This summer, as Portland saw a boom in social justice activism in the wake of the murder of George Floyd, Lewis & Clark Associate Professor of History and Department Chair Maureen “Mo” Healy took to the streets along with thousands of other Portland residents.
According to Healy, protesting had not been a large part of her political life prior to this summer. With the exception of popular demonstrations such as the Women’s March and some anti-war activity during the Gulf Wars, her involvement had been minimal.
“I felt like I couldn’t be passive anymore,” Healy said. “Enough is enough. We have to get outside and speak.”
Healy, along with her friends and family, attended several marches throughout Portland neighborhoods that were primarily organized by Black youth leaders in the Portland community.
Healy was particularly inspired by young Black voices telling their stories and organizing demonstrations.
“I was really moved and blown away by the leadership,” Healy said. “Some of these leaders are 16 or 17 years old riding in the back of pickups with speakers and leading thousands of people in marches. I learned a lot.”
One night in July, while peacefully protesting, Healy sustained a head injury from a rubber bullet. The protest occurred during a period of time when federal law enforcement was present in the city. These troops were sent to Portland by the president in an effort to quell the protests. They worked alongside the Portland police before taking their leave in early August.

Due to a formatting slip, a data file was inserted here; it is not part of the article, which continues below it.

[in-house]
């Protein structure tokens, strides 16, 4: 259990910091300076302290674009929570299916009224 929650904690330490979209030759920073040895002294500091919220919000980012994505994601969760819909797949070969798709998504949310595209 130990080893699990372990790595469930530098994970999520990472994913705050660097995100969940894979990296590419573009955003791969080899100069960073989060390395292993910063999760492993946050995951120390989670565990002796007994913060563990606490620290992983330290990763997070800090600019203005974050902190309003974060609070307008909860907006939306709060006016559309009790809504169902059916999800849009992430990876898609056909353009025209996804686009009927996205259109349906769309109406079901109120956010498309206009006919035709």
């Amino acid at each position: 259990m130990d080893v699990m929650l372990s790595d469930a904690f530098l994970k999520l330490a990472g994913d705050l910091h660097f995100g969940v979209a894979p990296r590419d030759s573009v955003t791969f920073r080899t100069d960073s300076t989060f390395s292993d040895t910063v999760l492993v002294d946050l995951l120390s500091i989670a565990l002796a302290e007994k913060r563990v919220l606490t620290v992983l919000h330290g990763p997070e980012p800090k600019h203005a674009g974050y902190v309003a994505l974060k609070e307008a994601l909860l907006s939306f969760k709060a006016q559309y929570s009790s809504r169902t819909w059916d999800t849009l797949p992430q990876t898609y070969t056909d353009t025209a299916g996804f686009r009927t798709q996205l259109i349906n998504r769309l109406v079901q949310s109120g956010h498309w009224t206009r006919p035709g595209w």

“I was in a crowd of at least 1,000 people,” Healy said. “(Federal law enforcement officers) were indiscriminately shooting at American citizens expressing (their) right to freedom of speech. As a citizen that bothers me.”
From the perspective of a historian, Healy also expressed concern. She warns about drawing too hasty of a connection between anti-democratic regimes in European history and the present-day U.S., even though trademark tactics of these regimes, such as using state violence to control protests, are being seen today.
“It’s a very bad precedent, and there is precedent for it in other countries,” Healy said. “I’m very careful as a historian not to draw really easy parallels, yet there are parallels.”
Healy’s passion for social justice and draw to the Black Lives Matter movement in particular comes from the roots of injustice embedded in our country’s history.
“Living in a majority white city, in a majority white country, white people must stand up and support in a position of allyship as people of color seek redress for these grievances,” Healy said.
While Portland has been home to movements such as Don’t Shoot PDX for several years, the increase in attendance at protests this summer and the visibility that has accompanied that growth is a change in the Portland community.
“It’s on every street corner, it’s in every window,” Healy said. “And, since (the death of) George Floyd, there have just been more police killings of Black people, or serious injuries in the case of Jacob Blake.”
Healy noted that the reasons for protesting at the beginning of the summer are just as prevalent today. While the behavior of police officers continues in this manner, it is imperative to continue speaking up. Change does not occur quickly, but with the unity of education and action it is possible to make a real difference.